Organizations as Systems – Kurosawa, Clausewitz, and Chess

16th Century Market Scene

In order to respond appropriately to the context we find ourselves in, it’s helpful that we be able to correctly define that context. It’s something humans aren’t always good at.

Not too long ago, Sun Tzu’s The Art of War was all the rage as among executives. While the book contains some excellent lessons that have applications beyond the purely military, as someone in my Twitter feed noted recently, “Business is not war”.

[Had I realized that the tweet, in combination with another article, would trigger something in my byzantine thought processes, I would have bookmarked it to give them credit – sorry!]

Business is, indeed, not war. In fact, one of the nuggets of wisdom to be found in Clausewitz’s treatise, On War, is that war is often not war. Specifically, what he is saying is that the reality of a concept often diverges from our (mis)understanding of that concept. Our perception is colored by factors such as our experience, beliefs, and interests. Additionally, our tendency to employ abstraction can be both tool and trap. Ignoring irrelevant detail can simplify reasoning about something, assuming that the detail ignored is actually irrelevant. Ignoring relevant detail can quickly lead to problems.

The game of chess illustrates this. Chess involves strategy and has its origins as an abstract simulation of war. Beyond promoting a very rudimentary type of strategic thought, chess is far from capable of simulating the complex social system of warfare. Perhaps if all the pieces were sentient and had both agency and agenda (bonus points for contradictory ones potentially conflicting with the player’s agenda), it might come closer. Perhaps if the boundaries of the arena were indeterminate, it might come closer. Perhaps if the state of the terrain, the composition and disposition of forces (friend, as well as foe), and the goals of the opponent were less transparent, it might come closer.

In short, the more certainty there is, the less accuracy there is. Where the human aspect is ignored or minimized, you may gain certainty, but it comes at the cost of losing contact with reality. Social systems are highly complex and treating them otherwise is like looking for a gas leak with a lighter – you may be able to do so, but your chances of liking the results are pretty small.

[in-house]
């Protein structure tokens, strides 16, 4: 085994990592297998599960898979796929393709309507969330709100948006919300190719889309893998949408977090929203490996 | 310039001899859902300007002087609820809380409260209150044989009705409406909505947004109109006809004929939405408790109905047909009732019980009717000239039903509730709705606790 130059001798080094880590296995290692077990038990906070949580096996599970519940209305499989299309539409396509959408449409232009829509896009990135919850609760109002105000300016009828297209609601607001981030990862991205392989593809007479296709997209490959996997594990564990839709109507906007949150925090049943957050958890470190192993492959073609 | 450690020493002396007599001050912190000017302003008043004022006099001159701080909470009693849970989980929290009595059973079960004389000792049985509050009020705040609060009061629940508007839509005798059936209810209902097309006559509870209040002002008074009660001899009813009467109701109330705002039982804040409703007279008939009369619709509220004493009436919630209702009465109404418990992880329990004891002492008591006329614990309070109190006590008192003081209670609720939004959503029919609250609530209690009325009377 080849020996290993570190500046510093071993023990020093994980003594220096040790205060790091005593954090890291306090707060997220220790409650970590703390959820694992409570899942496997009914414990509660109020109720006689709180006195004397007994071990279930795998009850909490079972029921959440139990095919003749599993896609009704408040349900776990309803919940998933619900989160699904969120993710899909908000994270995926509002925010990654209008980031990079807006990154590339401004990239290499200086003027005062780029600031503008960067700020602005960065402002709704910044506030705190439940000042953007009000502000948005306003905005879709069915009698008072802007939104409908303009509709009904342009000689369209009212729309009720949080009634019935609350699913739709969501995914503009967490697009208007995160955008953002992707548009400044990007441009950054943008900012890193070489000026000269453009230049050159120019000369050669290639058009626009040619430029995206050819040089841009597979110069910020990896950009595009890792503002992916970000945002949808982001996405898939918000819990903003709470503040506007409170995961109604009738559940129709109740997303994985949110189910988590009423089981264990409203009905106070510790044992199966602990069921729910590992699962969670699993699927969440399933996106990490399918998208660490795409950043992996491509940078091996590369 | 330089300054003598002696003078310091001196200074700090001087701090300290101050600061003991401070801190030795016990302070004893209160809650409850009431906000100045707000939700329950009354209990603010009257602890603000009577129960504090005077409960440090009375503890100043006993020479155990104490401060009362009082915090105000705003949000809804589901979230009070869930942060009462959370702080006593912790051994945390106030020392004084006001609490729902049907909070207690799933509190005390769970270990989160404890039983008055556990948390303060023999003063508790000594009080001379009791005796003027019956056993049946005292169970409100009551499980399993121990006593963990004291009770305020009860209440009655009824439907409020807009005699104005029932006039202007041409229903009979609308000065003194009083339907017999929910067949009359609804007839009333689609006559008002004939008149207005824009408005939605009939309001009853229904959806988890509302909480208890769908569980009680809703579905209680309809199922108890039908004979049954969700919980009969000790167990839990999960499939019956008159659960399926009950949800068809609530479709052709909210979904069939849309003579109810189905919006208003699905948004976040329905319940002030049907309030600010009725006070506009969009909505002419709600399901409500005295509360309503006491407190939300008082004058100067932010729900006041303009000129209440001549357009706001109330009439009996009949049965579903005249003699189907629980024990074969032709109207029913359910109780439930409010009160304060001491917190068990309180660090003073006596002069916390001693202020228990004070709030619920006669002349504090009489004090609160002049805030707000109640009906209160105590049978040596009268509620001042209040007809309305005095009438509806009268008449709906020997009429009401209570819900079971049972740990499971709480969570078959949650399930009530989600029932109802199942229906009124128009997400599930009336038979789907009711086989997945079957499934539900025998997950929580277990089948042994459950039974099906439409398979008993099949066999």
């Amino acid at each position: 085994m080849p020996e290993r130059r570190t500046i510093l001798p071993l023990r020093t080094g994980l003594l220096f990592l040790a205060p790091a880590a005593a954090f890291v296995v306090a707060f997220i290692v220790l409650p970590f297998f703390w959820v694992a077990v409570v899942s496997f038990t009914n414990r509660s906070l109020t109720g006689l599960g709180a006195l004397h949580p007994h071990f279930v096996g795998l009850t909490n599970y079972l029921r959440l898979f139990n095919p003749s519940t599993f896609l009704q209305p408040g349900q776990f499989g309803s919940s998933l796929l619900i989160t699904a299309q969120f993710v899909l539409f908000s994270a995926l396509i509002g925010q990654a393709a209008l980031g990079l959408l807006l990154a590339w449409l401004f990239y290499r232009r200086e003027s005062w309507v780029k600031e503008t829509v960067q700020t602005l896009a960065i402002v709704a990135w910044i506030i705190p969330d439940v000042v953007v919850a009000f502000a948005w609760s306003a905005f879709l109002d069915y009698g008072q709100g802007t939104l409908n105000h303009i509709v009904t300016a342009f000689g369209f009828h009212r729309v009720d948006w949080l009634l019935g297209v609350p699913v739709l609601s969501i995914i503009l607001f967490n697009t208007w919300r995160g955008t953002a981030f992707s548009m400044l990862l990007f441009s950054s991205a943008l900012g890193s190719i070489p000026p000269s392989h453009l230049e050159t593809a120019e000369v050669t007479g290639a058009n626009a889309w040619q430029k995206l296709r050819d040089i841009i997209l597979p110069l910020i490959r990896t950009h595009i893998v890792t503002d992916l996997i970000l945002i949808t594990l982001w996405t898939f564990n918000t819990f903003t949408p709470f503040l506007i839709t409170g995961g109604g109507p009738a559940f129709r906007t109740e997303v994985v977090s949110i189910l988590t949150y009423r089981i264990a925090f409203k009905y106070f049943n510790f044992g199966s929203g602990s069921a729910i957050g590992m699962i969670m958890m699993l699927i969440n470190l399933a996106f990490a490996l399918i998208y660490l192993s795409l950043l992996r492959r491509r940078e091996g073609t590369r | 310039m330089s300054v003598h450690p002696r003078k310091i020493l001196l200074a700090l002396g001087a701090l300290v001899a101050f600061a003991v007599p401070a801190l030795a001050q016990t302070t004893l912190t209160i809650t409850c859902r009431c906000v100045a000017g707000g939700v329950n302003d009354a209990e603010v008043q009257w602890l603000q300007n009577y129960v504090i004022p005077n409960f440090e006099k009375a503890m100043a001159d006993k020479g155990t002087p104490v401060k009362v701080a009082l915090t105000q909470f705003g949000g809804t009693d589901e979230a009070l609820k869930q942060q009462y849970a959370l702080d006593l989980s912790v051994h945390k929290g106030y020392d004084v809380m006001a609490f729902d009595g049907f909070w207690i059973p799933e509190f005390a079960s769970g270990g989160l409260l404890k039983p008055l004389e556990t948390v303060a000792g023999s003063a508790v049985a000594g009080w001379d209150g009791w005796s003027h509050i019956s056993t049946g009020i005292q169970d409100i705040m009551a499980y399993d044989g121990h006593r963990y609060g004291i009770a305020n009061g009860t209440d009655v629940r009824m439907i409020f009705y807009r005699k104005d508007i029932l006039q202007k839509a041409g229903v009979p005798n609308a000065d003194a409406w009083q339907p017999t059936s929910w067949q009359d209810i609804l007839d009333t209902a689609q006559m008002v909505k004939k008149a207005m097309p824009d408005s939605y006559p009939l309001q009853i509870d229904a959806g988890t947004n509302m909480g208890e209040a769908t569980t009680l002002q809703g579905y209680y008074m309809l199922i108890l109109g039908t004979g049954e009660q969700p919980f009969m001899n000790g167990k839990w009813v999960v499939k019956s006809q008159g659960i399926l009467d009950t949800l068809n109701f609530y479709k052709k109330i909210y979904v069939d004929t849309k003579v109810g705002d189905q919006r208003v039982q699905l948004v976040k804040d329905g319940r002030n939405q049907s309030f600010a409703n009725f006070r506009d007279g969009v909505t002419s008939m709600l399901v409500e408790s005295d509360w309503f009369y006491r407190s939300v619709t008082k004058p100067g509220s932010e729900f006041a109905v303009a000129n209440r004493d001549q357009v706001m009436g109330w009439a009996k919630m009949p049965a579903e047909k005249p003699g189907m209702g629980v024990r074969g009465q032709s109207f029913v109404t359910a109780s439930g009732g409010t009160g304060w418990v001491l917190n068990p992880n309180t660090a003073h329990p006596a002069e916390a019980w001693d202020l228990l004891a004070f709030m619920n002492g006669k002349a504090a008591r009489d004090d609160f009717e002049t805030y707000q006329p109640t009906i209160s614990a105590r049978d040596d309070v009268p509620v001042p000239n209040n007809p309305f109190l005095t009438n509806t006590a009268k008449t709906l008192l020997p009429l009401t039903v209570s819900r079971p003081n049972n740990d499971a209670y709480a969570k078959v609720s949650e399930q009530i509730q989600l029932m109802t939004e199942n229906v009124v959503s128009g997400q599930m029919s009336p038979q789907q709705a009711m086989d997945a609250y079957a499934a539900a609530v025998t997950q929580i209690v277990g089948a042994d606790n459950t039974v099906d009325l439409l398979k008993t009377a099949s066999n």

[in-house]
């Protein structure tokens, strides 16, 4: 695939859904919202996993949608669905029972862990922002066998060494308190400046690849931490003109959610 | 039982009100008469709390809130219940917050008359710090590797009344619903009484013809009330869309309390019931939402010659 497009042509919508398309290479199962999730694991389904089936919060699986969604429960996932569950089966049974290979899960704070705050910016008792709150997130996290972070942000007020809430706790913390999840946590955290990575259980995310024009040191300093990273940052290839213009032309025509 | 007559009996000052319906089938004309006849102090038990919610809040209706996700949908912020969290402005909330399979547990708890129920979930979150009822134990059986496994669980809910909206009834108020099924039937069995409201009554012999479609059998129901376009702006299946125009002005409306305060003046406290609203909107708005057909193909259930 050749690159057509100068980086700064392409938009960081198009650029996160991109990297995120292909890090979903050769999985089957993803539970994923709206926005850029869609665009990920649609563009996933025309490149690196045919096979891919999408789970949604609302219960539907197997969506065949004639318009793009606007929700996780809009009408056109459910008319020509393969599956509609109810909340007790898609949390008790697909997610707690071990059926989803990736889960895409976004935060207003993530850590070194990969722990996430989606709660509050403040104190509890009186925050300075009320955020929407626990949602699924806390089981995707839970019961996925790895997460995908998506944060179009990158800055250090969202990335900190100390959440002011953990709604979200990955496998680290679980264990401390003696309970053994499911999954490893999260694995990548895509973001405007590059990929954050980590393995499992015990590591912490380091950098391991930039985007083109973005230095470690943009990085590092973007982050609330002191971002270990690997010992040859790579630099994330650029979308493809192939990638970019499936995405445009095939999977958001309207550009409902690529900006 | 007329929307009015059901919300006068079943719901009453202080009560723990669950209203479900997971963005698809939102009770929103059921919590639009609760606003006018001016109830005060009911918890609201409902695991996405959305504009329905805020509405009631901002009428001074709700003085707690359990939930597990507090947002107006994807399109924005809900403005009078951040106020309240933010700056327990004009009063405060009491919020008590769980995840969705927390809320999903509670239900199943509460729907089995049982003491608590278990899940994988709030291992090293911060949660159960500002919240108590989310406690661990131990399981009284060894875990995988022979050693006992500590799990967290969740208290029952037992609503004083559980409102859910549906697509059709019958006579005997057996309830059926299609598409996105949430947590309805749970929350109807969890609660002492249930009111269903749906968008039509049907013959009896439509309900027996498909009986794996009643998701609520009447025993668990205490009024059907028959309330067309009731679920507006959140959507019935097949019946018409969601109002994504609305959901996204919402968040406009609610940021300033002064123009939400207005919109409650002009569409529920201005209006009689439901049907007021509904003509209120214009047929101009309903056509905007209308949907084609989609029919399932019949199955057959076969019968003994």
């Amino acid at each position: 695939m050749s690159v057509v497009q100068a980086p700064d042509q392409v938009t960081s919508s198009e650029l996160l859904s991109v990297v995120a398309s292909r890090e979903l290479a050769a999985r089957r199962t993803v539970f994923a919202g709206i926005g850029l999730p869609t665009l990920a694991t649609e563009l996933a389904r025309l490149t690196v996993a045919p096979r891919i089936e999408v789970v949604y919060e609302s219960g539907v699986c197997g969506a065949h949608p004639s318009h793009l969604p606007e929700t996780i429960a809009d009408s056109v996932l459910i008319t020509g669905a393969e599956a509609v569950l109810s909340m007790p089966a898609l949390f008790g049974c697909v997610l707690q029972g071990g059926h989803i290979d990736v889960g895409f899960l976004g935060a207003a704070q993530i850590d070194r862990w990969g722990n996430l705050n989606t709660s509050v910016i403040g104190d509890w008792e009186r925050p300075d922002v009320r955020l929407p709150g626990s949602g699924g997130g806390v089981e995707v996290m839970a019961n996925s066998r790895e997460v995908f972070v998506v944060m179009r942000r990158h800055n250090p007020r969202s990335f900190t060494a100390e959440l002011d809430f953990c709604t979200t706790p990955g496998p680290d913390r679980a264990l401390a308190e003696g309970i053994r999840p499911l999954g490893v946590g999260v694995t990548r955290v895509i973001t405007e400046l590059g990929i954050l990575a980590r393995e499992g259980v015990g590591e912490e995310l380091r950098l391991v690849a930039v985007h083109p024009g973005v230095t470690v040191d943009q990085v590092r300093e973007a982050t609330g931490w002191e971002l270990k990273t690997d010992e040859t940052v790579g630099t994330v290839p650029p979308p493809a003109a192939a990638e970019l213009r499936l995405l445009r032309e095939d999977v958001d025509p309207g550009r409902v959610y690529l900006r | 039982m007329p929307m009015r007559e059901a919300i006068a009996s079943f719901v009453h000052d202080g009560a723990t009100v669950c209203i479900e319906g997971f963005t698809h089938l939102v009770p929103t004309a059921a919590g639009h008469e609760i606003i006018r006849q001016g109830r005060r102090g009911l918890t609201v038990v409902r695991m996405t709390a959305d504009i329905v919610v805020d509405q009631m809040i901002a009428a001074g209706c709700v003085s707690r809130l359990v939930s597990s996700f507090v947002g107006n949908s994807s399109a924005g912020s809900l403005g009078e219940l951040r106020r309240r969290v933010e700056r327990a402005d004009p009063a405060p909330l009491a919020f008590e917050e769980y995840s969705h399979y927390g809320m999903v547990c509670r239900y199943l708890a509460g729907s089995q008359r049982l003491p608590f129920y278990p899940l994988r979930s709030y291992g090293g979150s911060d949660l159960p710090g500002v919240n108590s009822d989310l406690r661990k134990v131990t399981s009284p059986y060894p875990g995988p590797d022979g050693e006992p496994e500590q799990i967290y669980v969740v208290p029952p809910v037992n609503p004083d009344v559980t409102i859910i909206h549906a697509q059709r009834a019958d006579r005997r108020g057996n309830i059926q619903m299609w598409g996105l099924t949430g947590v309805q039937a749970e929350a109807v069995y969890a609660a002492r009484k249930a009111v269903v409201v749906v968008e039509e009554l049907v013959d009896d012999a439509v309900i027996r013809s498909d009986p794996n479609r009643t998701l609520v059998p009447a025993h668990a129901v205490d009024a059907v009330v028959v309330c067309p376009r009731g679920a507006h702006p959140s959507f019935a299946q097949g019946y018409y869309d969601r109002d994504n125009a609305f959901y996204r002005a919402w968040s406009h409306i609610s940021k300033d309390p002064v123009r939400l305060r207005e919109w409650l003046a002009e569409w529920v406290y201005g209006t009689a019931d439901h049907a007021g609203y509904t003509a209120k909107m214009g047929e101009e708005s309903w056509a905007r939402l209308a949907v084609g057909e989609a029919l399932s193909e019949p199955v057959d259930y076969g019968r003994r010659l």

This post was originally planned to be for last week, but I stumbled into a Twitter conversation that illustrates my point (specifically re: leadership and management), so I wrote that first as a preamble. Systems of practice designed for a context where value equals effort expended are unlikely to work well in a knowledge work context where the relationship between effort and value is less direct (where, in fact, the value curve may invert past a certain point). Putting an updated veneer on the technique with data and algorithms won’t improve the results if the technique is fundamentally mismatched to the context (or if there is a disconnect between what you can measure and what you actually want). Sometimes, the most important thing to learn about management is when not to manage.

Disconnects between complex contexts and simplistic practices transcend the management of an organization, reaching into the very architecture of the enterprise itself (both in the organization and its relationship to its ecosystem). Poorly designed organizations (which includes those with no intentional design) can wind up with their employees faced with perverse incentives to act in a manner that conflicts with the best interests of the organization. When the employee is actually under pressure from the organization to sabotage the organization, the problem is not with the employee.

Just as with a software system, social systems have both problem and solution architectures. Likewise, in both cases the quality of the solution architecture is dependent on how well (or not) it addresses the architecture of the problem. Recognizing the various contexts in play and then resolving the conflicts between them (to include resolving challenges arising from the resolution of the original conflicts) is the essence of architectural design, regardless of the type of system (software or social). Rather than a static, one time activity, it is an ongoing need for sensing system health and responding appropriately throughout the lifecycle of the system (in fact, stopping the process will likely hasten the end of the lifecyle by way of achieving a state where the system cannot be corrected).

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Form Follows Function on SPaMCast 411

SPaMCAST logo

This week’s episode of Tom Cagley’s Software Process and Measurement (SPaMCast) podcast, number 411, features Tom’s essay on Servant Leadership (which I highly recommened), John Quigley on managing requirements as a part of product management, a Form Follows Function installment based on my post “Organizations as Systems – ‘Uneasy Lies the Head that Wears the Crown'”, and Kim Pries on software craftsmanship.